A Madison attorney on Monday announced he would run for a seat on the state’s highest court, nearly a year before voters go to the polls.
Tim Burns, an attorney with Madison’s Perkins Coie firm who specializes in insurance litigation, is seeking the seat on the state Supreme Court currently held by Justice Michael Gableman, whose first 10-year term on the court expires next spring.
Gableman did not return phone calls seeking comment.
Burns, who has little name recognition and no judicial experience, said his decision to run was fueled by the election of President Donald Trump in November, what he called a “wake-up call” for democracy.
“For the first time in my whole life I thought there was a real chance that something I care deeply about was going to fail,” he said in an interview with the Wisconsin State Journal.
The announcement of his campaign comes weeks after conservative-leaning Justice Annette Ziegler won re-election without an opponent April 4.
While officially nonpartisan, state Supreme Court races draw millions of dollars spent on behalf of candidates by ostensibly independent groups. Burns, who has given thousands of dollars to Democratic candidates, said he knows it will not be easy competing in that environment.
“I’m getting in early because I’m optimistic, but I’m not naive,” he said.
Burns, who lives in Middleton, is a partner at Perkins Coie and previously headed the American Bar Association’s Insurance Coverage Litigation committee. He also sits on the board of the liberal-leaning American Constitution Society and heads another American Bar Association committee focused on impartial courts and social justice.
Since 2007, he has given thousands of dollars to state and national Democratic candidates including former presidential candidates Bernie Sanders and Hillary Clinton, former President Barack Obama, U.S. Rep. Mark Pocan and U.S. Sen. Tammy Baldwin, and Progressives United political action committee, the nonprofit group Democrat Russ Feingold founded after leaving the U.S. Senate, according to Federal Election Commission records.
In a statement, Burns said his candidacy was spurred in part by a vote taken two weeks ago by Gableman and four other conservative-leaning justices to reject a petition from a group of former judges to require all judges and justices to recuse themselves from cases involving big donors to their campaigns. He said the court’s decision “violates citizens’ rights to a fair and impartial court.”
An attorney hasn’t been elected to the state Supreme Court in recent history, which could make Burns’ race difficult, observers say.
“You got a guy who hasn’t been on the bench who doesn’t have rulings to come back to haunt him,” said longtime lobbyist Brandon Scholz, who has worked on previous Supreme Court races on behalf of conservative candidates. But “if they ain’t got the robe, it’s tough,” he added. “The odds always favor the robes.”
But Jenni Dye, research director for liberal advocacy group One Wisconsin Now, liked Burns’ chances, calling Gableman “the face of the public perception of partisanship and corruption that has caused Wisconsinites to lose faith in the court over the past decade.”
“This negative perception creates an opening for an outsider like Burns to present an alternative to the failures of the court’s conservative majority,” Dye said.
Alec Zimmerman, spokesman for the Republican Party of Wisconsin, called Burns “just another Madison liberal whose extreme views are out of line with Wisconsin values and don’t belong at the Supreme Court.”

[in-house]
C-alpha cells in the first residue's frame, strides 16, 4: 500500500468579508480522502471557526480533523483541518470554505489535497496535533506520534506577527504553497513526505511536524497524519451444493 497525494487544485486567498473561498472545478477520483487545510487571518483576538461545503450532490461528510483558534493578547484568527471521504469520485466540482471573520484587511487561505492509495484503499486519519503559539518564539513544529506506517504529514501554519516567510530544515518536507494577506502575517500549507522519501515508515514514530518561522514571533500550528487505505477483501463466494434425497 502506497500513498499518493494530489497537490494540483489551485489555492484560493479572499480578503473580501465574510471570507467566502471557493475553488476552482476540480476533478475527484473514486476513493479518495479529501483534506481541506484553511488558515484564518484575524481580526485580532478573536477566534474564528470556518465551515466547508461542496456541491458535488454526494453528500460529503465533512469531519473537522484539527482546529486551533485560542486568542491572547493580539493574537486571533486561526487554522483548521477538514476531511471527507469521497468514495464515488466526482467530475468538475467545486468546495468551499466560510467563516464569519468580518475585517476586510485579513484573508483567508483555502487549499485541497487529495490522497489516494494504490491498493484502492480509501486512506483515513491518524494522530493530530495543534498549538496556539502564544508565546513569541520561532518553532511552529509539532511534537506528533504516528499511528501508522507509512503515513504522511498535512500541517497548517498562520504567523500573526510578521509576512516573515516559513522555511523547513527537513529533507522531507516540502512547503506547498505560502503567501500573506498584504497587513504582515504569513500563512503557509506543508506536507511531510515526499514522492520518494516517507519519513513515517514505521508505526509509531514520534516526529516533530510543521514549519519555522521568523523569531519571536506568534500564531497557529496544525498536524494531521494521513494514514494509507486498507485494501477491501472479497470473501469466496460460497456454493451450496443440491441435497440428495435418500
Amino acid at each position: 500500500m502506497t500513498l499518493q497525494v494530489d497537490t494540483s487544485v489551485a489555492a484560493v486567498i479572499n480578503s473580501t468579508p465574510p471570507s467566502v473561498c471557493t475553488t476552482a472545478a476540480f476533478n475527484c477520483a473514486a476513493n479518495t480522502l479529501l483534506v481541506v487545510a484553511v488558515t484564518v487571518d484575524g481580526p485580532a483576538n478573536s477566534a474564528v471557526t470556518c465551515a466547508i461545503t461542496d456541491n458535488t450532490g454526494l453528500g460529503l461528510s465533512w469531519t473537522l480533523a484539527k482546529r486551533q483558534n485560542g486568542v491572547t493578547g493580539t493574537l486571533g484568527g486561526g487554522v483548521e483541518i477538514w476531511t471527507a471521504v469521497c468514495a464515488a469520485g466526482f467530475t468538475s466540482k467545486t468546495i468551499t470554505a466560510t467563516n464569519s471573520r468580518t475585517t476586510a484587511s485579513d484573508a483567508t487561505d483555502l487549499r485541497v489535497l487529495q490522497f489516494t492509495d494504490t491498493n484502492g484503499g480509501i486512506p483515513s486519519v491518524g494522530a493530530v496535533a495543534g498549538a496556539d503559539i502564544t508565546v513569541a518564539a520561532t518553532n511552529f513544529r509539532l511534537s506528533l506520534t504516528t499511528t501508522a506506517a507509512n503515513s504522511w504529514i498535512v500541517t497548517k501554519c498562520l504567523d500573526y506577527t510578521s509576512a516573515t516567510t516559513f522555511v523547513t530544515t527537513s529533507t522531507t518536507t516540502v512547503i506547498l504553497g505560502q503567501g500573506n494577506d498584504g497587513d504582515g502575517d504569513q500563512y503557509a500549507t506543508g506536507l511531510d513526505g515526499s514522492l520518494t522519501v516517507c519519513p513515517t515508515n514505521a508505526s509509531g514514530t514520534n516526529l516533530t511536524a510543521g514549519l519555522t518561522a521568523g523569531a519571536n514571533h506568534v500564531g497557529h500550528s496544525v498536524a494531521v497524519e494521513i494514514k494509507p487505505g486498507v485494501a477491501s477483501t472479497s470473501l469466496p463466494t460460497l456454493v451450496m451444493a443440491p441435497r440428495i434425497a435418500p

Burns recently advocated for U.S. senators to vote against confirming Trump’s Supreme Court Justice pick Neil Gorsuch.
“We need judges who will make democracy work by not thwarting laws put in place to level the playing field for small farms, small- and medium-sized businesses, free markets, labor and consumers. Neil Gorsuch is not that judge,” Burns wrote in the opinion column.
Gableman’s 2008 election created the Supreme Court’s current conservative majority, which has since grown to comprise five of the seven seats. He is up for re-election after a 10-year term during which the court has become increasingly fractious and backed by outside interest groups defined by political ideologies.
Gableman also has been criticized for not recusing himself from a case that resulted in a decision to halt a secret criminal probe into whether Gov. Scott Walker’s campaign illegally coordinated its actions with conservative outside groups. During Gableman’s 2008 election campaign, the same groups that were subjects of the probe spent millions to help elect him.
And in 2010, the court deadlocked 3-3 on whether Gableman violated the judicial code of conduct by running a potentially misleading and race-baiting campaign ad on his way to being elected in 2008, defeating Justice Louis Butler, who is black. Gableman recused himself. The other three conservative justices said the ad was distasteful but “objectively true” and protected by the First Amendment.
“There are Republicans who will say Gableman is not the strongest candidate, but he has been out on the road (gathering support and raising money),” Scholz said.
Ryan Owens, a political science professor at the UW-Madison Law School, said it’s reasonable to believe Democrats will be “fired up” in a midterm election with a Republican in the White House and as Wisconsin’s governor.
“On the other hand, Democrats have many seats to defend in the Senate, which could soak up much of the funding that might otherwise flow to this race,” Owens said. “Announcing now might give Burns more time to raise money, but it will also afford others more time to examine his record and background.”